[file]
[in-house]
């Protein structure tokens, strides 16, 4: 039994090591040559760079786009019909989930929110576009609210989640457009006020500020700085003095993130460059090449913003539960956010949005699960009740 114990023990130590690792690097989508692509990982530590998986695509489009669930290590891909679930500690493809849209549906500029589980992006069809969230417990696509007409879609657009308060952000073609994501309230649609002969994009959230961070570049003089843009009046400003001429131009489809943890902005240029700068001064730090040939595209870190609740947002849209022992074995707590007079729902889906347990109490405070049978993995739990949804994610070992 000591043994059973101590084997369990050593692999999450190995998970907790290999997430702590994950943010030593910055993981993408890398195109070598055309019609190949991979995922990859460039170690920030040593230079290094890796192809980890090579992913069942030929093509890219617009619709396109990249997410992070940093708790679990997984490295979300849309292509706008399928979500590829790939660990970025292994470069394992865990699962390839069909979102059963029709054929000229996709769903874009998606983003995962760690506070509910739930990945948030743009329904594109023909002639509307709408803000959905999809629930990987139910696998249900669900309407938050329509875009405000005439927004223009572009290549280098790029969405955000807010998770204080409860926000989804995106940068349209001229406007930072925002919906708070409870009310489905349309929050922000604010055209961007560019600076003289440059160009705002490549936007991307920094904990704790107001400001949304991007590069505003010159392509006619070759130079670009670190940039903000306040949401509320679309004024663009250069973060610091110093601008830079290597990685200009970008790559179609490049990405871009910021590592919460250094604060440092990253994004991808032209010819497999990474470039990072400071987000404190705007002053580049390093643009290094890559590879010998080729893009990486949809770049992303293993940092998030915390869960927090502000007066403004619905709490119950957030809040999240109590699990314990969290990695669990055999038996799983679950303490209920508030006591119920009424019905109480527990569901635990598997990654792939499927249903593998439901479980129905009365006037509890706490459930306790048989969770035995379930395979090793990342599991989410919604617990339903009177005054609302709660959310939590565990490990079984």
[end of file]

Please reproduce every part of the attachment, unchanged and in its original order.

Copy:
[in-house]
């Protein structure tokens, strides 16, 4: 039994090591040559760079786009019909989930929110576009609210989640457009006020500020700085003095993130460059090449913003539960956010949005699960009740 114990023990130590690792690097989508692509990982530590998986695509489009669930290590891909679930500690493809849209549906500029589980992006069809969230417990696509007409879609657009308060952000073609994501309230649609002969994009959230961070570049003089843009009046400003001429131009489809943890902005240029700068001064730090040939595209870190609740947002849209022992074995707590007079729902889906347990109490405070049978993995739990949804994610070992 000591043994059973101590084997369990050593692999999450190995998970907790290999997430702590994950943010030593910055993981993408890398195109070598055309019609190949991979995922990859460039170690920030040593230079290094890796192809980890090579992913069942030929093509890219617009619709396109990249997410992070940093708790679990997984490295979300849309292509706008399928979500590829790939660990970025292994470069394992865990699962390839069909979102059963029709054929000229996709769903874009998606983003995962760690506070509910739930990945948030743009329904594109023909002639509307709408803000959905999809629930990987139910696998249900669900309407938050329509875009405000005439927004223009572009290549280098790029969405955000807010998770204080409860926000989804995106940068349209001229406007930072925002919906708070409870009310489905349309929050922000604010055209961007560019600076003289440059160009705002490549936007991307920094904990704790107001400001949304991007590069505003010159392509006619070759130079670009670190940039903000306040949401509320679309004024663009250069973060610091110093601008830079290597990685200009970008790559179609490049990405871009910021590592919460250094604060440092990253994004991808032209010819497999990474470039990072400071987000404190705007002053580049390093643009290094890559590879010998080729893009990486949809770049992303293993940092998030915390869960927090502000007066403004619905709490119950957030809040999240109590699990314990969290990695669990055999038996799983679950303490209920508030006591119920009424019905109480527990569901635990598997990654792939499927249903593998439901479980129905009365006037509890706490459930306790048989969770035995379930395979090793990342599991989410919604617990339903009177005054609302709660959310939590565990490990079984």